Maintaining the health of your fish’s environment is an important component of keeping them happy and healthy. Routine aquarium maintenance is essential for keeping the aquarium in tip-top shape.
One challenge for beginner aquarists is determining what type of maintenance to do and when to do it. Experts may argue on specific topics of aquarium maintenance, but everyone believes that following any form of regular regimen is preferable to no maintenance at all.
Each aquarium is unique to the tank size, the type of fish it houses as well as the amount of fish, and other variables. You can use the following information as a guide to get you into your own unique routine.
Why Do Routine Aquarium Maintenance?
Aquarium owners frequently overlook maintenance. After all, they have a filter and some bottom-feeding fish to clean up debris. So, what else is required? Some would argue that no one is cleaning the rivers, lakes, or oceans and that the fish are OK. So, what’s the point of cleaning an aquarium?
That is an excellent question. Mother Nature doesn’t stay still; she does an excellent job of cleaning up after herself in the great outdoors. Lakes, rivers, and oceans are huge bodies of water with flowing currents and waves. Rain brings in new water, and living plants produce oxygen while absorbing carbon dioxide. The sheer amount of water also helps to dilute any potentially dangerous toxins.
In comparison to natural bodies of water, an aquarium carries a minimal amount of water. When you consider that it is a closed system, it becomes very different from a natural ecosystem. Nothing goes into or out of the aquarium unless you intervene.
Filters are obviously beneficial, but if they are not maintained, they become clogged and cease to function correctly. Meanwhile, fish excrement continues to accumulate, uneaten food decays, and potentially hazardous byproducts accumulate – such as ammonia due to the nitrogen cycle.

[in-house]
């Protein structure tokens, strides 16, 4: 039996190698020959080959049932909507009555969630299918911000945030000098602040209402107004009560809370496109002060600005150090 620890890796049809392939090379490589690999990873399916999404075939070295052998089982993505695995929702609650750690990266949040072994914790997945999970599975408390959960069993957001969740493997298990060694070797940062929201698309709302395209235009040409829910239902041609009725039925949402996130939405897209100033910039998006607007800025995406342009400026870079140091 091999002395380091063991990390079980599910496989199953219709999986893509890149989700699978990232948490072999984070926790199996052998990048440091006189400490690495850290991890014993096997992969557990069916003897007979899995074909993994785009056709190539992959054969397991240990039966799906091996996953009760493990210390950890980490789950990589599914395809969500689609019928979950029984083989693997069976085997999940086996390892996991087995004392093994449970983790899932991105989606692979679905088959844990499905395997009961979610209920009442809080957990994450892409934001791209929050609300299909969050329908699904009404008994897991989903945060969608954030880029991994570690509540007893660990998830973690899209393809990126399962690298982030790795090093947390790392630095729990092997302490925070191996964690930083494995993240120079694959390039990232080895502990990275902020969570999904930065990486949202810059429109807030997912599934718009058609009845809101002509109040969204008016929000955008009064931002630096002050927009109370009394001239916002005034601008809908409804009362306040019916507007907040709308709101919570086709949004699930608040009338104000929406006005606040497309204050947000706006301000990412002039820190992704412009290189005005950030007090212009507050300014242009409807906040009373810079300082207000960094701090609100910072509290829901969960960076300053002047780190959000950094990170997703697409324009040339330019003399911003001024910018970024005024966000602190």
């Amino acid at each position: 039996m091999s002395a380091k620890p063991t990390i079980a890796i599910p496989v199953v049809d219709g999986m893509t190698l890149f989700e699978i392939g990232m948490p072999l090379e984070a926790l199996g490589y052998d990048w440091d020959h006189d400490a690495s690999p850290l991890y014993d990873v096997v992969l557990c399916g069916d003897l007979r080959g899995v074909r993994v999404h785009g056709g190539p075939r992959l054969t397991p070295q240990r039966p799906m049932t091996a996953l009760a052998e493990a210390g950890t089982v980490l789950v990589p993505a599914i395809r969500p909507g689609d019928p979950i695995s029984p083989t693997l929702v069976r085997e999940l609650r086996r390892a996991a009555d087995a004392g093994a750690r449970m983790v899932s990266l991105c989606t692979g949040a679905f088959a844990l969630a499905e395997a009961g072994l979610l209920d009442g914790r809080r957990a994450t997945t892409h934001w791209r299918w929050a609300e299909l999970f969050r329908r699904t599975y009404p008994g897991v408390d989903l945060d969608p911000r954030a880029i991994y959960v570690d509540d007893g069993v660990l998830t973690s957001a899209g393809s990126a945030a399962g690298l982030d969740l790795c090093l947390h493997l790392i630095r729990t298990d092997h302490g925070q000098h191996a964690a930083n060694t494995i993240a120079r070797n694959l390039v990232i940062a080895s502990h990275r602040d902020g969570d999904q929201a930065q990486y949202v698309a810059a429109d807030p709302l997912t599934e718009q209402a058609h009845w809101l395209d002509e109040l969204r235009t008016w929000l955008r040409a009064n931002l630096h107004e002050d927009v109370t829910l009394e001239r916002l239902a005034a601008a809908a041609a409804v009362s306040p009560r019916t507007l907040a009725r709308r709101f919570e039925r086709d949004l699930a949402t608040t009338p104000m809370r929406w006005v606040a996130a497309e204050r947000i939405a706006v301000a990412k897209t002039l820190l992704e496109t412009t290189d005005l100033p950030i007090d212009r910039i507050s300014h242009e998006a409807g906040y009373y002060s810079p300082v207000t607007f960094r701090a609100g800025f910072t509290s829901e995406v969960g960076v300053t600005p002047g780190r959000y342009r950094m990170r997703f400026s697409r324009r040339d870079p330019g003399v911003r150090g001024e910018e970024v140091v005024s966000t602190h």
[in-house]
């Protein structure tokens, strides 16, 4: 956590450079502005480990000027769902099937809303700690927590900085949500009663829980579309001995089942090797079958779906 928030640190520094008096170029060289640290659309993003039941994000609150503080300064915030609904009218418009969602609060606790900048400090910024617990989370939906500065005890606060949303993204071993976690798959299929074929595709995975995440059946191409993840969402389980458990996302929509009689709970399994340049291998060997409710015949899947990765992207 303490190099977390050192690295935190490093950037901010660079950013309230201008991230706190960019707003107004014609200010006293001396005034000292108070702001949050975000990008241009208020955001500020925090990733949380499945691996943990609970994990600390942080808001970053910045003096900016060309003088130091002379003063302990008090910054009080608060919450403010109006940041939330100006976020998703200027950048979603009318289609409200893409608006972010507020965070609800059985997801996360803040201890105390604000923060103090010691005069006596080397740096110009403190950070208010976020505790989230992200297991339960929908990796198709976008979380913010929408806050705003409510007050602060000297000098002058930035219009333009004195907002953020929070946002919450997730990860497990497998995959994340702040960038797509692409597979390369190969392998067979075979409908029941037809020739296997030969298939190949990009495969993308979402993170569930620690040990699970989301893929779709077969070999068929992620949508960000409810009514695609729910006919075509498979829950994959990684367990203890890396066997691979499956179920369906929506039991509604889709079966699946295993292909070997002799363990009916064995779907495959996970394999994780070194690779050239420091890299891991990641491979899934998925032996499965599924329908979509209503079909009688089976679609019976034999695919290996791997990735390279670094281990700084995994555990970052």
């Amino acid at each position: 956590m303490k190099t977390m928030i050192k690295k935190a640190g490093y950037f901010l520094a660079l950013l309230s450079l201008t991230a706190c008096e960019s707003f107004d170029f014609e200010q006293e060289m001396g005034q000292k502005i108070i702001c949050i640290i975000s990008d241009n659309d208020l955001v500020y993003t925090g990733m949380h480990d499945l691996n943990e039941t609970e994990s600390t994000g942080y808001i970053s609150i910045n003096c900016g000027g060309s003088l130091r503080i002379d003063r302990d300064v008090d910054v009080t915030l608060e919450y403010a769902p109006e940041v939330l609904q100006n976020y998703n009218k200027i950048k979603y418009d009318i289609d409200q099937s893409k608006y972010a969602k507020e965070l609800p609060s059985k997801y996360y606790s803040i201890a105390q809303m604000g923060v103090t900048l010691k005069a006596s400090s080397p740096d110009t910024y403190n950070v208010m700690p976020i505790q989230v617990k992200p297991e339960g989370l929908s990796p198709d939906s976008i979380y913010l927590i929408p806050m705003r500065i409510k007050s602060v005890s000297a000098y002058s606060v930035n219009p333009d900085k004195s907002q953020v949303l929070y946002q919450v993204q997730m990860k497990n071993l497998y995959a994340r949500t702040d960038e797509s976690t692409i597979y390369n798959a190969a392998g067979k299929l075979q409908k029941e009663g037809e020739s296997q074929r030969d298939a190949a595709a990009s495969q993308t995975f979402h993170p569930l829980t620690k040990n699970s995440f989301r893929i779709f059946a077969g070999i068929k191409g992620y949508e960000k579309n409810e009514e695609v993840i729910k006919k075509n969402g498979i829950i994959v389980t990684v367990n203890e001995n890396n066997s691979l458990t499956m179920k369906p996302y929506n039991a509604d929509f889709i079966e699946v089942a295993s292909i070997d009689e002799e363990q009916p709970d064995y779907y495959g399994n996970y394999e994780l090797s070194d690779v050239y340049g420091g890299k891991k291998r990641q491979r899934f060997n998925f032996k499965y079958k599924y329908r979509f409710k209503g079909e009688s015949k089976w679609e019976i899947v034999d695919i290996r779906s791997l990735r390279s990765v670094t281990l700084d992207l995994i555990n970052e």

The only way to keep an aquarium clean is to schedule routine aquarium maintenance and test water parameters regularly.
Frequency of Maintenance
Now, we’re not suggesting you clean every surface in your aquarium daily – that’s neither practical nor healthy. In fact, cleaning everything in the aquarium at the same time is never a good idea. Or is it?
Cleaning colony-rich regions, such as the filter and the substrate, should be staggered to reduce the impact on beneficial bacteria. If the bacterial colonies are disturbed too much, the nitrogen cycle can be disrupted, resulting in an increase in ammonia and nitrite.
Here is a list of daily aquarium maintenance checks that can be done in a matter of minutes:
- Count and observe fish: Count the fish and make sure they look healthy. When you feed them, this is a wonderful time to do this since they will be out and easy to monitor.
- Visual equipment check: Perform a brief visual inspection of the aquarium to confirm that the filter is operating at full capacity, the lights are working correctly, and any other equipment is operational.
- Temperature check: Check the water temperature to verify it is within the acceptable range.
- Remove uneaten food: Examine the tank after they have done eating to check if there is any uneaten food on the bottom. If there is often uneaten food remaining after five to ten minutes, reduce the amount of food you give your fish at each feeding.
- Top off the water level: If the water level falls, replenish it with treated or aged water as needed.
- Logbook: If you haven’t already, now is an excellent time to start an aquarium logbook. While there is no need to document everything, anything out of the norm should be noted on your daily inspections. This allows you to spot any emerging patterns.